According to the Drumming System, knowing a variety of hi hat techniques is the key to having a variety sounds.
Here are some options.
- Play heel up for a tight, crisp “chic” sound.
- Play heel down. Like playing heel down on the bass drum, you don’t get as a much power. It’s not as crisp as playing heel up. You get a looser sound.
- Get a sizzle effect by playing heel down, with slight pressure on the foot. After the initial attack, let the cymbal ring. The sizzle is almost like a traditional marching band cymbal crash effect.
- For a splash sound, drive your heel into foot plate. If your shoe size is above a 9, it might be more comfortable to turn your foot slightly outward. This splash has more attack than a sizzle.
Splashing can get LOUD!
- The heel toe technique is commonly used in jazz drumming, but can be applied to any style of music. Splash with your heel. Then close the hi hat with your toe. Now repeat (open close open close open close open close).
- When playing with a stick, you’re foot plays such an important role. In fact, many people don’t make the connection between the foot and hand working together.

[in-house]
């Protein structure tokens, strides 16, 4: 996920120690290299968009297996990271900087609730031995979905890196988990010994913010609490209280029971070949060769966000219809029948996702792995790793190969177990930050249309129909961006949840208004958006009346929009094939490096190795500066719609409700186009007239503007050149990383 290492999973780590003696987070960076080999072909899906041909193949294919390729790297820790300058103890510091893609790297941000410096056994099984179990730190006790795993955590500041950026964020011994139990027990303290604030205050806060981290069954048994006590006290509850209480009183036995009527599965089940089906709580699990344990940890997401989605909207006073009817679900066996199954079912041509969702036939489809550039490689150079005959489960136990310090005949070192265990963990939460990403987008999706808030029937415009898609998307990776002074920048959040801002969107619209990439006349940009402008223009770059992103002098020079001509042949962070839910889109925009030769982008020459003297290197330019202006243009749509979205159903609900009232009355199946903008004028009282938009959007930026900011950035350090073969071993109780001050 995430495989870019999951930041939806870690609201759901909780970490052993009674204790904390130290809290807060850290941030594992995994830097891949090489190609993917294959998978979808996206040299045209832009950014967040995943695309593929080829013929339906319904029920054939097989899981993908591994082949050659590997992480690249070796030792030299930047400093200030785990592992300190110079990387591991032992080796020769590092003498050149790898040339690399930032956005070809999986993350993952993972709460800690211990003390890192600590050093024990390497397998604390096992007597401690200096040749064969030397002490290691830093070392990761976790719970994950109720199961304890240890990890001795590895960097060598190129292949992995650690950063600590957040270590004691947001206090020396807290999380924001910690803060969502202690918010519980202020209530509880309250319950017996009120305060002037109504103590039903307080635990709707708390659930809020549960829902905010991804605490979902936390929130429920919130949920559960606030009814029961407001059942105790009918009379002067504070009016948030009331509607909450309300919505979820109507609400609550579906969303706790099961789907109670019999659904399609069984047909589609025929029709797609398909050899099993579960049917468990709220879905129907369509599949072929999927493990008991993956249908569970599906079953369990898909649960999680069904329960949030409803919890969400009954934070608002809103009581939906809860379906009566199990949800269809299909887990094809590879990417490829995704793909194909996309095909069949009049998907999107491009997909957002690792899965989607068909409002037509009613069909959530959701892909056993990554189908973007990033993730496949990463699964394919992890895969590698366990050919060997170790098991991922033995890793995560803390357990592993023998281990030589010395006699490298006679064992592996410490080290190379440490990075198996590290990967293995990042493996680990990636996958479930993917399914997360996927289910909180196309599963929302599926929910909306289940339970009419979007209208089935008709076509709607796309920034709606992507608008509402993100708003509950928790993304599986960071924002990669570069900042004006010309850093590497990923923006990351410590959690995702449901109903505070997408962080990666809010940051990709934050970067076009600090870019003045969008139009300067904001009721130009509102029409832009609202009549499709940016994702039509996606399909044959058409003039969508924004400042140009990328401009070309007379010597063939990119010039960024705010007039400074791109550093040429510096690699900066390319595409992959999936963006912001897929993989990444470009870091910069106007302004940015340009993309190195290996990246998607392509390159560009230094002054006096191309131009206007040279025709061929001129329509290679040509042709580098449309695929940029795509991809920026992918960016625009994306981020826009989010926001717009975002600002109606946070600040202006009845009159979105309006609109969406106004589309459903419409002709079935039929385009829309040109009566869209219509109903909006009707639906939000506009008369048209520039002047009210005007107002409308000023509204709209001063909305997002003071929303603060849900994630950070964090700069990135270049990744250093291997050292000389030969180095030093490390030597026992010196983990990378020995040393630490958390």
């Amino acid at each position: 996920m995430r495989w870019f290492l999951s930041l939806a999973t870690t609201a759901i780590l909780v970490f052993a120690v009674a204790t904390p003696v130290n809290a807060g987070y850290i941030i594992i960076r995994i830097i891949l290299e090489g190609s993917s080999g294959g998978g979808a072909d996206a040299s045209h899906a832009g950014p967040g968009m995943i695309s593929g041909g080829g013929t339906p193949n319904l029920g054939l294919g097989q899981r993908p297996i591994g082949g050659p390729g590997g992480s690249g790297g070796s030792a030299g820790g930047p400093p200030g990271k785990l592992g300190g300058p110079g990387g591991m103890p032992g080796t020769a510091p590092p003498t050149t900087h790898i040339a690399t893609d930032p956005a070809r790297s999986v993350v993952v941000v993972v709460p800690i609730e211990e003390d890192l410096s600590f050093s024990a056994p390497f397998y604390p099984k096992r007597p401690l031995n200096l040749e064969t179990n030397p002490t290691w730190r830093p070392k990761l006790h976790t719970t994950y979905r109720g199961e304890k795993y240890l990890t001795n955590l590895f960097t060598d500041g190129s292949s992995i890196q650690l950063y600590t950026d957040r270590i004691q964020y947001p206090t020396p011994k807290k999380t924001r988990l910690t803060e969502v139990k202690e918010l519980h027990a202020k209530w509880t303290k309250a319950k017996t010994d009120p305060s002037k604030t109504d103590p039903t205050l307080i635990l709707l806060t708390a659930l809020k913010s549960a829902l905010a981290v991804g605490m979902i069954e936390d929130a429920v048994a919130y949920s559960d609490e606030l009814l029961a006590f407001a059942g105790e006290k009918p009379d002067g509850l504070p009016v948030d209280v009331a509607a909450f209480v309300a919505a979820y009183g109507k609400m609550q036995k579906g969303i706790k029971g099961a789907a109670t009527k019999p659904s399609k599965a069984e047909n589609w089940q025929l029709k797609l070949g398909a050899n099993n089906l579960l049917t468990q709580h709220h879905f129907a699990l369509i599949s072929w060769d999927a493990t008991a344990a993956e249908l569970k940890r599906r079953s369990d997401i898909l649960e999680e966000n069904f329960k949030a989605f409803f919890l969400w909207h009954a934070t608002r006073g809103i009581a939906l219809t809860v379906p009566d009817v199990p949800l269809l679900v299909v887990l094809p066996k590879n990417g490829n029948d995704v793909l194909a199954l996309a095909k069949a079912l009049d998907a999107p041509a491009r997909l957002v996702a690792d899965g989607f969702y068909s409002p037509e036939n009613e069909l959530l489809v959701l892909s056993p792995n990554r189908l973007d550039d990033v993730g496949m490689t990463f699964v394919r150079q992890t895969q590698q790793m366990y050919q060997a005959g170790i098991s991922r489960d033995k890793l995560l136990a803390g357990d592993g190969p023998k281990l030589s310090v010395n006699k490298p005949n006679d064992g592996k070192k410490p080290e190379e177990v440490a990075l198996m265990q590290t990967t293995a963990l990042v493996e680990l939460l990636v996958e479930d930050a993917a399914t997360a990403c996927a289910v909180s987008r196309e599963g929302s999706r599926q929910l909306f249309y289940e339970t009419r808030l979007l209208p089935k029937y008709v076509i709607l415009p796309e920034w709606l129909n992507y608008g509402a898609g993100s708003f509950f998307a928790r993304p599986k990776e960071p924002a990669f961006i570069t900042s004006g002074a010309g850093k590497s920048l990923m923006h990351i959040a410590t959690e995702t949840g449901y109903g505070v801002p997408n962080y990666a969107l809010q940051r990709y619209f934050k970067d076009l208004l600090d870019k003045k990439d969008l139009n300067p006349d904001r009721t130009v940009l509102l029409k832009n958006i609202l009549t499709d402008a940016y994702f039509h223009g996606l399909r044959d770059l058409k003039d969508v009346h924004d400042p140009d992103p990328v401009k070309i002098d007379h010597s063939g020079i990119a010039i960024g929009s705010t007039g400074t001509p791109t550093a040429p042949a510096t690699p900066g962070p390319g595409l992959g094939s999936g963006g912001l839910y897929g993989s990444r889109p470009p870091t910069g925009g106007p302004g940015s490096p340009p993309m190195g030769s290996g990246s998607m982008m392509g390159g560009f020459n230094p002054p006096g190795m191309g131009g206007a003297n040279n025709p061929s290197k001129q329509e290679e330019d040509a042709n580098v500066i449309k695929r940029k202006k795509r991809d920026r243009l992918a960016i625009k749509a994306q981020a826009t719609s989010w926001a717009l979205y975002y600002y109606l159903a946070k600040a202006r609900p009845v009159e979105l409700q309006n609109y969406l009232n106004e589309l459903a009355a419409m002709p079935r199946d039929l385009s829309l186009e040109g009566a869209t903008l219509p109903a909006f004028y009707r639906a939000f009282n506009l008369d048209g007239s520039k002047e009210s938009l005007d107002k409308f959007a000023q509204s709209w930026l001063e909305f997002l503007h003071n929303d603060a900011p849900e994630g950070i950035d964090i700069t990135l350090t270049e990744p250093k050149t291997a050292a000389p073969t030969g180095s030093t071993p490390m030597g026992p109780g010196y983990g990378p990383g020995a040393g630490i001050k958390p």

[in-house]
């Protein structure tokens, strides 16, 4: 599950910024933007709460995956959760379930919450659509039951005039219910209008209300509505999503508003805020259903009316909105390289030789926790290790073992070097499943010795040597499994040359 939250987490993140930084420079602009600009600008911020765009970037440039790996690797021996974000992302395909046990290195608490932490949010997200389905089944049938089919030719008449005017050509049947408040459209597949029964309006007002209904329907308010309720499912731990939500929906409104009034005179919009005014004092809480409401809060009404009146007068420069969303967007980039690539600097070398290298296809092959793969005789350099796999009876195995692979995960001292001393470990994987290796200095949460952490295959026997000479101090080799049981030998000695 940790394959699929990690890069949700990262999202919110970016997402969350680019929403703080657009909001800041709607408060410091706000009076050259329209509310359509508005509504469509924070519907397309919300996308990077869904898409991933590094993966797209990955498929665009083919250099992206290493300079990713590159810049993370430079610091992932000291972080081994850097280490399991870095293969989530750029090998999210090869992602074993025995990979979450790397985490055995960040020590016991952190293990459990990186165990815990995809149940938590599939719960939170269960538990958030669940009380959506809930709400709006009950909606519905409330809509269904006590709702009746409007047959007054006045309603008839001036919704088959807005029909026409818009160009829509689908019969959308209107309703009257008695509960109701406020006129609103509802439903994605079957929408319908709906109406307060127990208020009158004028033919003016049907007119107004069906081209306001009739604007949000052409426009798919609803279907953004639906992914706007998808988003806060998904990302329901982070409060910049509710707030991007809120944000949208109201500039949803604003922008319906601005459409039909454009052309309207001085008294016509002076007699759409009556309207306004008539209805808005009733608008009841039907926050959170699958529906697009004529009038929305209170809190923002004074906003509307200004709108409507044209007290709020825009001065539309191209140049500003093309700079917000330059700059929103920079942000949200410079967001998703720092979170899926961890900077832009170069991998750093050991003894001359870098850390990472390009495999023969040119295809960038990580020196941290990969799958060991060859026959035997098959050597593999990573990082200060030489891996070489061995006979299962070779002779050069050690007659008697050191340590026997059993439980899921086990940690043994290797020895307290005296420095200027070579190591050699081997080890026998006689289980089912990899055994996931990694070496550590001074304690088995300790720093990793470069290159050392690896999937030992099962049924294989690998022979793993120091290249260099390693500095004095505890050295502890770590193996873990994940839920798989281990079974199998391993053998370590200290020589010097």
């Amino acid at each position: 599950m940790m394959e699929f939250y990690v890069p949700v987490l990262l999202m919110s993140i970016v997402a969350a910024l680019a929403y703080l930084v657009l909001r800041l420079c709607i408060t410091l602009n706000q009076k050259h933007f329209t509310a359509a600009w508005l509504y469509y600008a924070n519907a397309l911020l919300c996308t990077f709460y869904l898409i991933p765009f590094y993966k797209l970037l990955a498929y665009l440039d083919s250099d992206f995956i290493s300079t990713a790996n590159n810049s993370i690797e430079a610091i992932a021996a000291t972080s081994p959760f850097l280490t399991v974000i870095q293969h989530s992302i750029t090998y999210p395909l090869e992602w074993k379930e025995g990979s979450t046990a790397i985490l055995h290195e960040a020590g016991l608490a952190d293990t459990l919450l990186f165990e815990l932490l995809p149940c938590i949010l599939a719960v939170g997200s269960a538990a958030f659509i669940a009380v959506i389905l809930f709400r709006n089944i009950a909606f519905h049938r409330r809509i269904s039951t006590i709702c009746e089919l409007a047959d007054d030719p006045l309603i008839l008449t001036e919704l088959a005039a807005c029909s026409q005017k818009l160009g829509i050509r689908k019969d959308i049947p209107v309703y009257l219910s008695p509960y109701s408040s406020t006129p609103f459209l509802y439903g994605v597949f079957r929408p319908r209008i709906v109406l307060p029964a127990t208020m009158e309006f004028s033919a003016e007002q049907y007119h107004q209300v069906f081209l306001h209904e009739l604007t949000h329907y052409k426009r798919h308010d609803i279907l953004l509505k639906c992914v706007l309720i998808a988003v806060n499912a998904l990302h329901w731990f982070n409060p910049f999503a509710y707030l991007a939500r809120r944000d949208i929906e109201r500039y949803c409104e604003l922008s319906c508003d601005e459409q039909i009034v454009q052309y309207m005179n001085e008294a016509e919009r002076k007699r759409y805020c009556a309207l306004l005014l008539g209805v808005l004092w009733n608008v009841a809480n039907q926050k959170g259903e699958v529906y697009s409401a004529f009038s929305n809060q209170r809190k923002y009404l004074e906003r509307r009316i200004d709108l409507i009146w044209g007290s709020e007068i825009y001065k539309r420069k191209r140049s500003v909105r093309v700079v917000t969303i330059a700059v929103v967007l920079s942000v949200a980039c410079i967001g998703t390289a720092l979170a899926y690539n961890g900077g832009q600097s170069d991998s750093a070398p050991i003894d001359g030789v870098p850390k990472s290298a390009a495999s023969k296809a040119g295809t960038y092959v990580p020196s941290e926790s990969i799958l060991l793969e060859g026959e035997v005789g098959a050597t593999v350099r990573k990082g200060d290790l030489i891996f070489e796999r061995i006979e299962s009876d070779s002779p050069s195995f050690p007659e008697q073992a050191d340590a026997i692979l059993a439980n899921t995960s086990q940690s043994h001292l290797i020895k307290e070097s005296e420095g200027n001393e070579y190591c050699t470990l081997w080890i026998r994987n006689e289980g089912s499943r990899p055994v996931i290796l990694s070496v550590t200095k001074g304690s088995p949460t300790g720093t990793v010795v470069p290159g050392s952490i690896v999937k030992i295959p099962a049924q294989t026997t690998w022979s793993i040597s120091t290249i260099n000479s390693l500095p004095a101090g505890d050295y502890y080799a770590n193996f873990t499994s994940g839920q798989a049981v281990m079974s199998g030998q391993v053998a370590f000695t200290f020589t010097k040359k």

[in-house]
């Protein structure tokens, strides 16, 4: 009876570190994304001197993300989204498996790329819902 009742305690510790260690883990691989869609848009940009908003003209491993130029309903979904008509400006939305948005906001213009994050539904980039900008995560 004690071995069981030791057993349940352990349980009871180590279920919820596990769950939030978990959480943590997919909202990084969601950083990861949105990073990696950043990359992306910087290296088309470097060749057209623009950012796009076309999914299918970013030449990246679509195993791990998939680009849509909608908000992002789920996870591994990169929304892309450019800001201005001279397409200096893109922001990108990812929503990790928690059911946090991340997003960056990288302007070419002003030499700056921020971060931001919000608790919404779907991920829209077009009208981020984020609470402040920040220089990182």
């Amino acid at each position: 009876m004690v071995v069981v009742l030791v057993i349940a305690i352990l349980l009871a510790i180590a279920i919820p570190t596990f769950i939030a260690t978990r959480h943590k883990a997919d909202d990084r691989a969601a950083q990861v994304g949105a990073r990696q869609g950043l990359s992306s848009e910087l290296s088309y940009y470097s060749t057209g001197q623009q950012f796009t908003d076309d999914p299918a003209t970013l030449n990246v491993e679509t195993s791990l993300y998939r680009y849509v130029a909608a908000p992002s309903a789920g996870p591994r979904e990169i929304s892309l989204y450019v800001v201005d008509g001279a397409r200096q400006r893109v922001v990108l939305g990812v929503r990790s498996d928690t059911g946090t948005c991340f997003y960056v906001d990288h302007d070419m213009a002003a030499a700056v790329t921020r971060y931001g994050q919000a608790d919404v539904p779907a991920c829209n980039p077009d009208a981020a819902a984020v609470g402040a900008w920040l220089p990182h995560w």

The sound that you want is controlled by your foot. For example, playing heel up will give you a real tight crisp sound. Heel down will give you a looser sound. If you completely relax your foot, as if you were sitting normally, you will get a much looser sound. If you completely take the pressure off your hi hat foot, so the foot is just barely holding the pedal down, you will get a loud, trashy rock sound.
The Drumming System recommends playing a pattern with your stick and changing your foot pressure. This will allow you to explore the different pitches of your cymbals.
Note: This does not work very well with cheap cymbals. They might invert or break.
Opening and closing your hi-hat can add a whole new depth and dimension to your playing. Not only is it audible, but it’s visual. Other musicians might watch your hi hat foot to help them keep time.
Sometimes rocking your foot while the hi hat is closed will help you and others keep time.
This does nothing sound wise…just helps you lock into the groove. Some drummers tap their heel. This is generally not a good idea, unless your looking for that sound. It will leak through in a recording.
In my own experience, I prefer for the bass player to be next to my hi hat. This is because the bass is a low pitched instrument and the hi hat is higher pitched instrument. If the bass player were on the side of my floor tom, the sound of the bass would harder for me to hear because of they are both low pitched instruments.
Finally, if your hi hat is squeaky, put oil on it.